New Research | Everything we thought we knew about the shape of the universe might be wrong

The shape of the known universe? Is the Universe closed or open?


Is the Universe closed or open?
Is the Universe closed or open?


According to a new study published in Nature Astronomy by researchers at the universities of Manchester, the United Kingdom, La Sapienza, Italy, and John Hopkins, the universe could be a curved one, like a huge, bloating balloon, rather than a flat sheet, as current theories claim. 


Researchers have come to that conclusion after finding an "anomaly" in the cosmic microwave background (CMB), the weak echo of the Big Bang that permeates the entire universe. 

If the universe were curved, as the study points out, it would mean that, just like on Earth, we could move in a straight line and end up, at some point, being back at the starting point.

This is what is known as a "closed universe." Of course, curvature occurs on such a large scale that it is difficult to perceive it locally, from the Earth, the solar system, or even at the galactic level. It would take a much broader perspective to realize. 

The point is that decades ago cosmologists threw out the idea of a closed universe, because it doesn't fit at all existing theories about how the Cosmos works. 

Instead, the idea of a "flat universe" has been imposed, extending without limit in all directions and never at any time replicating itself. But now, in the best measure done so far by CMB, an anomaly in that background radiation seems to indicate that, after all, we might be living in a closed universe.

What does the closed universe theory say?

According to the current inflation model, the universe should be open. In the first billionth of a second after the Big Bang, the model says, there was a moment of exponential expansion during which the universe went from a single point to a specific physical space. 

And the physics of that super-fast expansion points to a flat universe. That is precisely why most physicists are now engaged in this choice.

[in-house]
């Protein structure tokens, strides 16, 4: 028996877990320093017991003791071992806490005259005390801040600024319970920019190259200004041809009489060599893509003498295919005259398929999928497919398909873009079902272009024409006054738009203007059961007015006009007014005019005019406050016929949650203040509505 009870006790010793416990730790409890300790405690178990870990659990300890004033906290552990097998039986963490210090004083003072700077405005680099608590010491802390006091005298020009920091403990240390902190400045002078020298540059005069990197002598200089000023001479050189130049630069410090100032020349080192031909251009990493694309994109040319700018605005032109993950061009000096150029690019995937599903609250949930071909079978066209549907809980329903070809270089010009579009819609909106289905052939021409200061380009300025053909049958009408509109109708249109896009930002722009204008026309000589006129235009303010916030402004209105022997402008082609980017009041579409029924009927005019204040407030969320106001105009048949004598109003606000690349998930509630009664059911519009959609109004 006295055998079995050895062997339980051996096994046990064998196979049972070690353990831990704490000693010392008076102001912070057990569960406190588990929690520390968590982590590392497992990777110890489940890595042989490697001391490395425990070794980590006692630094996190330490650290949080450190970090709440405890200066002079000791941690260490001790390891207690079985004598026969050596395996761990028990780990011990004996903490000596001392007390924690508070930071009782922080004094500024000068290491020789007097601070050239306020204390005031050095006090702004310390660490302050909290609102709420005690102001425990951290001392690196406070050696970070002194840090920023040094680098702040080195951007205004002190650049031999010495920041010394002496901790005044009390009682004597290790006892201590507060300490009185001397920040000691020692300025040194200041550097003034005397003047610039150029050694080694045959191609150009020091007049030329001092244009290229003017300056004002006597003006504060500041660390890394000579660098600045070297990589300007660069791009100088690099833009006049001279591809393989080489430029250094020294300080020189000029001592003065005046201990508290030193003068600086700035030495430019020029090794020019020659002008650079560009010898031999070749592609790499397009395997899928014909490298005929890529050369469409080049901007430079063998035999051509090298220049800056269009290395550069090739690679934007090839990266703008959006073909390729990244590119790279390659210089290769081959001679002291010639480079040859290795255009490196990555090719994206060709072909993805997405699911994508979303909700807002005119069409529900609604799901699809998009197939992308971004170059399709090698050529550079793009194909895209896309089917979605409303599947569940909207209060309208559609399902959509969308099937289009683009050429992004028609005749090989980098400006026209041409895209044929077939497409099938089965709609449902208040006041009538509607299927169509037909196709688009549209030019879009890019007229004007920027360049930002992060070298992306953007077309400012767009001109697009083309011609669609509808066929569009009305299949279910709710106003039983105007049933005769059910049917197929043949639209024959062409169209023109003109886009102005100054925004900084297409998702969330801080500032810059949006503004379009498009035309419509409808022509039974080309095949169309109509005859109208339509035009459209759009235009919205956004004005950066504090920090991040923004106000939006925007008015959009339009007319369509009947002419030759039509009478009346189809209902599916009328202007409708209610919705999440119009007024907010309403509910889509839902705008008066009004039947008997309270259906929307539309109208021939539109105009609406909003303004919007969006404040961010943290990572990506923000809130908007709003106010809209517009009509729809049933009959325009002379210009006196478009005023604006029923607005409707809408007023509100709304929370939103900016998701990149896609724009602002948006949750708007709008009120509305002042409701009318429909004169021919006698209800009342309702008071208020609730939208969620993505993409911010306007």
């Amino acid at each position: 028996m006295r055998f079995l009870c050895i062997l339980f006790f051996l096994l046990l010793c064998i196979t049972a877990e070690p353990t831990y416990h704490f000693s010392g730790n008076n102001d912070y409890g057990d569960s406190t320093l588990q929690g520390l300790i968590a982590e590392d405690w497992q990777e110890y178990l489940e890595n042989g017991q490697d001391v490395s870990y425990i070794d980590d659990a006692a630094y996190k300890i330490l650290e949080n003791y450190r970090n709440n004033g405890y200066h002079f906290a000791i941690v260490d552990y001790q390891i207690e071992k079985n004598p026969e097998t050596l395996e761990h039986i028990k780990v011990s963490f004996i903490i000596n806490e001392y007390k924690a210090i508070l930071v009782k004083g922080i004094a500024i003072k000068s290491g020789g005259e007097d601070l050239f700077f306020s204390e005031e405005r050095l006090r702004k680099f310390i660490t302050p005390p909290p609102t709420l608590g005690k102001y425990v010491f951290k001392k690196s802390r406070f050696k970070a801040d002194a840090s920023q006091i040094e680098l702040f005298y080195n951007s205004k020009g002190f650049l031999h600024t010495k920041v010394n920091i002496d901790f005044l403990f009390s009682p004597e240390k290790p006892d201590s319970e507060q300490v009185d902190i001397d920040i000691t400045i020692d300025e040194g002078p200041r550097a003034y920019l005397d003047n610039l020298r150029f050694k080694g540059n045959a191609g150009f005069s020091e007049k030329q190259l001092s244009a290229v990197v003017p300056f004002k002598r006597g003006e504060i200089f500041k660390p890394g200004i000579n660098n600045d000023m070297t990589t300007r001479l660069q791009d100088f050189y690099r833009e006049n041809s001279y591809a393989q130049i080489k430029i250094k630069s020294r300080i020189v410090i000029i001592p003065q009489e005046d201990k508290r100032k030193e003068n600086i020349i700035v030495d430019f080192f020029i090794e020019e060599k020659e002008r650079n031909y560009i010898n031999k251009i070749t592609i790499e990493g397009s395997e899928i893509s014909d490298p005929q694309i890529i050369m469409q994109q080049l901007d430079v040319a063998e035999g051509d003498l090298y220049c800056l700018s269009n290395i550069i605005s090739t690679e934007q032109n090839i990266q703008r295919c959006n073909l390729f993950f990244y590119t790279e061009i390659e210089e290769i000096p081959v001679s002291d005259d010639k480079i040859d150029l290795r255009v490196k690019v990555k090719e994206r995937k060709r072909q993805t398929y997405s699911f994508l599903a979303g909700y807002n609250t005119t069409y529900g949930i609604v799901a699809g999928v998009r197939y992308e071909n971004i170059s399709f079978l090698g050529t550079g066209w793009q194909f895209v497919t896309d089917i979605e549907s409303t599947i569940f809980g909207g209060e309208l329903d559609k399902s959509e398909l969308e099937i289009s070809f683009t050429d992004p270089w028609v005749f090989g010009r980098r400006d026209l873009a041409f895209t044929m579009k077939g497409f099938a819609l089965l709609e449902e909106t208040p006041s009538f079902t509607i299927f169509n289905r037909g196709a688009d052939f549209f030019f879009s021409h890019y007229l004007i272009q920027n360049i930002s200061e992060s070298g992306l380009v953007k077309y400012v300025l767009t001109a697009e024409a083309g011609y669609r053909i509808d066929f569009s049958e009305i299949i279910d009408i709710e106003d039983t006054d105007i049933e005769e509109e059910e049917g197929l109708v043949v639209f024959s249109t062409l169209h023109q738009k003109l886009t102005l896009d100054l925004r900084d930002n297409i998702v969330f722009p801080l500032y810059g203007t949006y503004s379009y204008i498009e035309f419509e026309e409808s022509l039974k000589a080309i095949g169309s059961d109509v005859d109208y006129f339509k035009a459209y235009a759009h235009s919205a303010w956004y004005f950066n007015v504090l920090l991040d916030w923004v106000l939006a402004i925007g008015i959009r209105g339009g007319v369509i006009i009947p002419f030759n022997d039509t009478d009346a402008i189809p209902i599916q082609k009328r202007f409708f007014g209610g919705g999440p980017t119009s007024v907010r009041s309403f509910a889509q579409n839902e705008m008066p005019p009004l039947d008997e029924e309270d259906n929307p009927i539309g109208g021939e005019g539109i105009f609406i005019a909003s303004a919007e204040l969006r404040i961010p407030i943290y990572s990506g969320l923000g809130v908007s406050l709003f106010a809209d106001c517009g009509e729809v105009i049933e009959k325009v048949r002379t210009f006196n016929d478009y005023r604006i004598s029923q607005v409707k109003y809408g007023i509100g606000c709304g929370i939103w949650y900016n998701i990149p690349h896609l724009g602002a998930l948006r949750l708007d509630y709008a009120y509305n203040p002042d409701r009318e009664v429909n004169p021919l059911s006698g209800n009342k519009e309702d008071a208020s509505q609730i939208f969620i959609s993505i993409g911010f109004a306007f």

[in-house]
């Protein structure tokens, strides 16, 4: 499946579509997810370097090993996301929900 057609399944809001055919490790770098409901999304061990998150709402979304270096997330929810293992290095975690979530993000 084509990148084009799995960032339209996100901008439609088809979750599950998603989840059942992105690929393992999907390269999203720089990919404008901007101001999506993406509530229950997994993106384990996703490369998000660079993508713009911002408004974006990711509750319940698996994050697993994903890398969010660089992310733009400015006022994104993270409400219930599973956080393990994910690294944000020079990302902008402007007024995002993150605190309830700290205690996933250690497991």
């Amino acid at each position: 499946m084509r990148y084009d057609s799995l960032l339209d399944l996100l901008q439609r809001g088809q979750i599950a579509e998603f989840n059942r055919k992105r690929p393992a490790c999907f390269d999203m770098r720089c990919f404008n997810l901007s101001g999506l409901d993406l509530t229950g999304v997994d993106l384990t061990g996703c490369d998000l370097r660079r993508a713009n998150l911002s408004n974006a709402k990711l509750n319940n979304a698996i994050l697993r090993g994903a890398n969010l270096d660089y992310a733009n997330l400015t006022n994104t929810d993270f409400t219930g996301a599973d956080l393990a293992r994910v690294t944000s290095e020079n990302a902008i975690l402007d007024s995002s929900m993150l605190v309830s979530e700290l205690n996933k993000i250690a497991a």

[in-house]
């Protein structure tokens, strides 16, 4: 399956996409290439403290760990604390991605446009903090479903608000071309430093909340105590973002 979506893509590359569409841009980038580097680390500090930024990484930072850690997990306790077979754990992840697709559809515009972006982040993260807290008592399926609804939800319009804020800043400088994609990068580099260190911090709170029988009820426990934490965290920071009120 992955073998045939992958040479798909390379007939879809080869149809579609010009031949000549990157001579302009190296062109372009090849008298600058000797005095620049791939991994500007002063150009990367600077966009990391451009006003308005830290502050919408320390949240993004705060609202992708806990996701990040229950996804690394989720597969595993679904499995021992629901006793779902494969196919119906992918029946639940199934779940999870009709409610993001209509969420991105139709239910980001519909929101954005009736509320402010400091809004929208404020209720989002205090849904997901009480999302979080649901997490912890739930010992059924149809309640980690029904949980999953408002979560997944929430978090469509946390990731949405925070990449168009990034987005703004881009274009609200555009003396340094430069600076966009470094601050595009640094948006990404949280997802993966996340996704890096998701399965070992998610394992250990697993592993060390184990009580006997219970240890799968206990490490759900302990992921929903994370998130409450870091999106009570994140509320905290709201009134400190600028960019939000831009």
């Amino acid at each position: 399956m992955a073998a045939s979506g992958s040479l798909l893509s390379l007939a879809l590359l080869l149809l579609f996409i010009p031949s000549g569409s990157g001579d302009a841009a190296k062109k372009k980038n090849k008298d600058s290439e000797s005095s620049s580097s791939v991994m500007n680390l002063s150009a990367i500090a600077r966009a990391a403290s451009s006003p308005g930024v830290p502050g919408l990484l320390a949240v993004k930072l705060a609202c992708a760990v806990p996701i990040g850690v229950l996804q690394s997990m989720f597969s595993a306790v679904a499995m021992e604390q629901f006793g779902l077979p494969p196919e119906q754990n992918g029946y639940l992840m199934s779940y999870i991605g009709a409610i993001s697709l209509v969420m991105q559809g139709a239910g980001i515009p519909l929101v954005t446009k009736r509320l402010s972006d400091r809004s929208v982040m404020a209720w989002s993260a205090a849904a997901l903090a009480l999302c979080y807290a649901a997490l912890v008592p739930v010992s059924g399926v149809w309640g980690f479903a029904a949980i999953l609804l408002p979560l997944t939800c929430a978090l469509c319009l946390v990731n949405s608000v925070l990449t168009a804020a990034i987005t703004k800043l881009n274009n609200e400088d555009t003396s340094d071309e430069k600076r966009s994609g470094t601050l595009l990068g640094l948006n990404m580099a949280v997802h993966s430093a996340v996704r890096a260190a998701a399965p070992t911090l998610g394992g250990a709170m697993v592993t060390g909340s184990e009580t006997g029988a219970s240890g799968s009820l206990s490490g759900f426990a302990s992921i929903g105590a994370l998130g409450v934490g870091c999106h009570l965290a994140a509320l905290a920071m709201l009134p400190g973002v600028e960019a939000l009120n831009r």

But if the universe turns out not to be flat, you have to "adjust" all physics to that new reality, and perform a huge number of other calculations. Something that, according to the authors of the work, might be needed very soon. 

An abnormality in CMB 

What is the abnormality detected in the cosmic microwave background? CMB is the oldest element we can see in the whole universe.

What does the cosmic microwave background radiation prove?
What does the cosmic microwave background radiation prove?


It consists of a subdued "environmental" microwave radiation that floods the entire space and is one of the most important sources of data on the history and behaviour of the universe as a whole. 

Well, according to the latest measurement data, the most accurate to date, there's a much larger number of CMB "gravitational lenses" than one would expect, and that means gravity might be "bending" CMB microwaves much more than current physics can explain. 

The researchers themselves, however, suggest that, even though the evidence is strong, their results are not entirely conclusive.

Closed universe theory evidence

According to the team's calculations, the data point to a closed universe with a standard deviation of 3.5 sigma (a statistical measurement that means that there is a 99.8% chance that the result will not be due to a statistical error). 

And that's still far below the 5 sigma that physicists need before they confirm an idea. The debate is therefore well served. The study has found a major discrepancy, an anomaly that needs an explanation. And the closed universe might be the most valid. However, new research could provide other ideas that would help to solve the problem. 

For now, suffice it to say that it's possible that the idea that we live in a closed universe has been scrapped too quickly.

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